|More Powers For Councils To Stop 'Rise' of Betting Shops|
New planning laws could make it harder for them to open
An Ealing Councillor's claiming victory after the government's agreed to make it harder for betting shops to open on the high street.
Local authorities will have new powers to crackdown on the likes of Ladbrokes, William Hill and others opening more branches.
Betting companies will have to make a planning application which local councils will be able to refuse if they are worried about the numbers of shops in the area. Previously they didn't need planning permission.
The Local Government Association (LGA) was one of a number of agencies that had called for new laws to prevent bookmakers being "clustered" in town centres.
Ealing Common Lib Dem councillor, Jon Ball, who is also candidate for Ealing Central and Acton parliamentary seat, proposed a motion at his party's conference in September, which, he says, has now borne fruit.
Cllr Ball said:"I saw this loophole in action when Ladbrokes opened a betting shop in the former Sitar Restaurant in South Ealing Road - a short distance away from the existing Corals and Paddy Power betting shops.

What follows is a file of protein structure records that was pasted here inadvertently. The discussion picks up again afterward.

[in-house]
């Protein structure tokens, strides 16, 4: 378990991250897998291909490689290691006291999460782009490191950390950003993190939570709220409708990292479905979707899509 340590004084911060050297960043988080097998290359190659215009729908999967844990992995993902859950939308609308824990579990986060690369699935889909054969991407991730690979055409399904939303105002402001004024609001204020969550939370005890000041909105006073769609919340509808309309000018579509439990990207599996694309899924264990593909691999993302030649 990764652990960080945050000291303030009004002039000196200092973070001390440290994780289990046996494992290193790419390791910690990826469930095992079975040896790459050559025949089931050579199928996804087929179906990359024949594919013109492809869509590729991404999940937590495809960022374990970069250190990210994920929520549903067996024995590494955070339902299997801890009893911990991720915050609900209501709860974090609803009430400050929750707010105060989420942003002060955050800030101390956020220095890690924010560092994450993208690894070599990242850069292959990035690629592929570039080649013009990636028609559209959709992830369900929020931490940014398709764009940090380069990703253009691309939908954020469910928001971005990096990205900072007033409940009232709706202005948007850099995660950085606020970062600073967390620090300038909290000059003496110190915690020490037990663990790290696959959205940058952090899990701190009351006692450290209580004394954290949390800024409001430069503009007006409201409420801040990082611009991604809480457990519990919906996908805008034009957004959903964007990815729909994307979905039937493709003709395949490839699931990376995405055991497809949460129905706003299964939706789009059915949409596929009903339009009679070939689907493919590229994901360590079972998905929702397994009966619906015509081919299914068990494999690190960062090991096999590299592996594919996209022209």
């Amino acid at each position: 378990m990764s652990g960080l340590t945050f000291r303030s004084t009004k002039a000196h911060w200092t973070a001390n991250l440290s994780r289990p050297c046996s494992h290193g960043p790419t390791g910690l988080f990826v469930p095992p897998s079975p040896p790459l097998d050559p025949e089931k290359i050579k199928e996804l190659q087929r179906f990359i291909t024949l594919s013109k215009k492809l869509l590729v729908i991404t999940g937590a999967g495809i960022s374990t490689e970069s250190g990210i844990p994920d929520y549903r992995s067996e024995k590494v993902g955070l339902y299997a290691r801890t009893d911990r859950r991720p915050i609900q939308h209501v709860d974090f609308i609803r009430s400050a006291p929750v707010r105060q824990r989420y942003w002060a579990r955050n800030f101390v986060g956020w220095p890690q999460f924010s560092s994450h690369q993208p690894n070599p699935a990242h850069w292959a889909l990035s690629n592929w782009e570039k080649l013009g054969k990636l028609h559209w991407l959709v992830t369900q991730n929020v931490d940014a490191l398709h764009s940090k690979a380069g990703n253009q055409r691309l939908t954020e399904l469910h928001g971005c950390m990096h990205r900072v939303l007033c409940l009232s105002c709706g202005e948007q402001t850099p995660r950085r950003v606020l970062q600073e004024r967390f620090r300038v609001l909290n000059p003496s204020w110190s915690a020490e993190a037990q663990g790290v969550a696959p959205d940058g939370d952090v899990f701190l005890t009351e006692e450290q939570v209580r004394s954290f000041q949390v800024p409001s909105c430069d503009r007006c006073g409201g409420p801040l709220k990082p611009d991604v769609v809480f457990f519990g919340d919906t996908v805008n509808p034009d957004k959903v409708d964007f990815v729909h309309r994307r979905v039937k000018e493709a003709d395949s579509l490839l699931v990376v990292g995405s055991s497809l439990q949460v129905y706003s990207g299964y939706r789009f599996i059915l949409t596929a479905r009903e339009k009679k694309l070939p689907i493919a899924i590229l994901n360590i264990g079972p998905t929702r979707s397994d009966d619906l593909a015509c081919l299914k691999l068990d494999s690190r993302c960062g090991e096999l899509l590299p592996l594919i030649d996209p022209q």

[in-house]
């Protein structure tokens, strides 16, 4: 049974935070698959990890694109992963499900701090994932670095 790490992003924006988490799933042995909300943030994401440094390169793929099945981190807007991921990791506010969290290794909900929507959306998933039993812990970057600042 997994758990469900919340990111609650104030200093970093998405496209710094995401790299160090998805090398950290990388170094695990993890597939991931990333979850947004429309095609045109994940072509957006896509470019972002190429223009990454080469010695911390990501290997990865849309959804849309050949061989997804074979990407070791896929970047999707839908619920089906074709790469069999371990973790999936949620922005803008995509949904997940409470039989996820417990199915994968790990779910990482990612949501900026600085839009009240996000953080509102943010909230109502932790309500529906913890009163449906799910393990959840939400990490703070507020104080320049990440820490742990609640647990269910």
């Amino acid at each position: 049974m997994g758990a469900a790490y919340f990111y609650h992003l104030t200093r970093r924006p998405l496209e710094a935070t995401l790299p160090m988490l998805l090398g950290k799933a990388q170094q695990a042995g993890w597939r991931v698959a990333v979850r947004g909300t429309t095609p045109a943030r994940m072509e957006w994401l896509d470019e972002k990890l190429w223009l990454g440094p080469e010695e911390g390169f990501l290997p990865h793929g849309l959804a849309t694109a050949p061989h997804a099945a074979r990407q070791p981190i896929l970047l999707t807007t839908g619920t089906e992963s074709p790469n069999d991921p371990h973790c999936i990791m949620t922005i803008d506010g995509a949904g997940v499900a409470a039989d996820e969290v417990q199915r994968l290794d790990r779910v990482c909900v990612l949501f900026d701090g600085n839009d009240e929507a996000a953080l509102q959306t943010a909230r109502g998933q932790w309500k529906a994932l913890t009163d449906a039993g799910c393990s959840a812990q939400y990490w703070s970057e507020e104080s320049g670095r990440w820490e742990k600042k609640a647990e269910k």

''No planning permission was required as a restaurant was considered a more intensive use than the financial services class in which betting shops were included. Residents are concerned about the effects that a cluster of betting shops can have on our high streets and local shopping parades and I am delighted that the coalition government has acted to make the bookmakers seek permission and to give councils powers to refuse them where there are grounds to do so."
Liberal Democrat Communities Minister Stephen Williams said “Across the country many people are concerned about the explosion in the number of betting shops in some high streets. The Coalition Government is determined to build a stronger economy and a fairer society with healthy and diverse high streets that aren’t dominated by betting shops, this is why we are now giving councils tough new powers to prevent the proliferation of betting shops in their area.”
The Association of British Bookmakers said there had been "no proliferation" in the overall number of bookmakers in recent years and said bookmakers "add to the vitality and vibrancy of the High Street" and drive footfall to other businesses.